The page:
Country Women’s Association calls out misogynistic behaviour in federal politics – Politics
The culture within the National Party, which has two women in its federal ranks, doesn’t favour good behaviour, says the CWA. (ABC News: Matt Roberts)
The Country Women’s Association (CWA) has criticised the state of Australian politics, calling for an end to misogynistic behaviour before next year’s election.
- Country Women’s Association says politics is misogynistic
- CWA calls for improved behaviour across major parties
- It says National Party culture does not favour women
The comments come as the political year ends having been marred by multiple sex scandals, one of which prompted the former prime minister to ban his ministry from sleeping with their staff.
“Most of our members are very disappointed,” CWA president Tanya Cameron said.
“As president of a long-standing organisation that has maintained its credibility because of its conservative approach and ethical and moral standards, we are quite appalled at some of the behaviour within politics.”
Just days after it was revealed a Nationals’ staffer had sent offensive text messages to a female journalist, Nationals MP Andrew Broad announced he would not contest next year’s election amid allegations the married MP had used a sugar daddy website to wine and dine a younger woman.
Deputy leader of the Nationals, Senator Bridget McKenzie said Mr Broad’s behaviour was not reflective of the party.
“It’s been disappointing and not reflective of the National Party members and senators, and indeed our membership expectations or the broader community,” Ms McKenzie said.
“So I think Andrew Broad made the right decision to resign from the ministry and to retire at the next election and to focus on his family.”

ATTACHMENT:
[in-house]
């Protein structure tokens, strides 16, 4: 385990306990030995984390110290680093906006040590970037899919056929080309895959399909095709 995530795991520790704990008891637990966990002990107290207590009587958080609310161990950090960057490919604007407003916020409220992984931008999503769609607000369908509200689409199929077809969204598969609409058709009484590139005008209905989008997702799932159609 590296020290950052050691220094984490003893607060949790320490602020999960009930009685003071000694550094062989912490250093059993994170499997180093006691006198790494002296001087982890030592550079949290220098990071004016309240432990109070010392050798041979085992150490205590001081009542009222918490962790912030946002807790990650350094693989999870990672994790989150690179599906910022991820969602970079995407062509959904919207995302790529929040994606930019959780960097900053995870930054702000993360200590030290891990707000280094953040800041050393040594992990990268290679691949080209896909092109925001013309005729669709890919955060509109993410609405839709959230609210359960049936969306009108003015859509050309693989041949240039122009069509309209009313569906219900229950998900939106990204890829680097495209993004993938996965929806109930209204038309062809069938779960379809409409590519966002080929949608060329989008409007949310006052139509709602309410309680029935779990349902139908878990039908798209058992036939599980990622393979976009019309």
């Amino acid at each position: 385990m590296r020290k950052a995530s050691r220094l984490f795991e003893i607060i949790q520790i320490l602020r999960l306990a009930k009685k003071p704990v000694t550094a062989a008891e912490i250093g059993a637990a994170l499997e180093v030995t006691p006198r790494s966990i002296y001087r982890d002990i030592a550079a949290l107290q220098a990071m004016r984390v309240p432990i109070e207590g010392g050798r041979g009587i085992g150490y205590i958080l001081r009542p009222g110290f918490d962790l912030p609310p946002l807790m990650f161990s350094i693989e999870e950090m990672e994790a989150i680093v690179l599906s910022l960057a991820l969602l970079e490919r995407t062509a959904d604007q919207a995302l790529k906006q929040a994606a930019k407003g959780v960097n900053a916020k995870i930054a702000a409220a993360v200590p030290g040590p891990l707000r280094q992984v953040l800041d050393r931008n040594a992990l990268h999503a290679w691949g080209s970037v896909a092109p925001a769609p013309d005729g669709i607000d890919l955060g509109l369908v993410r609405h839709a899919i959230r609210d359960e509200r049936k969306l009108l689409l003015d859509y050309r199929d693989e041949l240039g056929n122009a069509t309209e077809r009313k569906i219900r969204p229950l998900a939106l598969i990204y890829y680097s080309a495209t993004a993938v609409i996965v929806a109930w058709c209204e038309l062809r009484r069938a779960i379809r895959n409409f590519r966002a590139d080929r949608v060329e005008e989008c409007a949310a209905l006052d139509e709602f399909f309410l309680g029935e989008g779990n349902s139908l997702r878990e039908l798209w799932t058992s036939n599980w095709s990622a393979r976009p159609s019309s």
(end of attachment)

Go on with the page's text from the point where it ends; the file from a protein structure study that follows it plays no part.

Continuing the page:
Earlier this year, Nationals leader Barnaby Joyce was removed as deputy prime minister and leader of the Nationals when it was revealed he and his former staffer were expecting a baby.
“There appears to be a culture within the National Party that certainly doesn’t favour women and certainly doesn’t favour good behaviour,” Ms Cameron said.
“I think there are some big changes that need to be made before the voters will have any confidence, going forward.”
But Ms Cameron was reluctant to point the finger just at the National Party.
“The misogynistic attitude needs to stop and it needs to stop very quickly; it needs to be changed,” she said.
“There certainly seems to be a lot of issues [across the political parties] and there needs to be some big changes made for anyone to have confidence going forward, voting for any party to be honest.”
“A lot of our members are questioning how they will go the polls.”
Ms Cameron said voters were “over the lack of vision and the lack of commitment to governing the country in the way it should be governed” and called for politicians’ personal lives to be left off the political agenda.
“As a non-party-political organisation, we have a lot of members from a broad church, we can’t make political statements but I certainly think there is a lot of gain and interest in a lift in behaviour across the board.”
Earlier this year the CWA said that women should not be used as pawns in the political debate.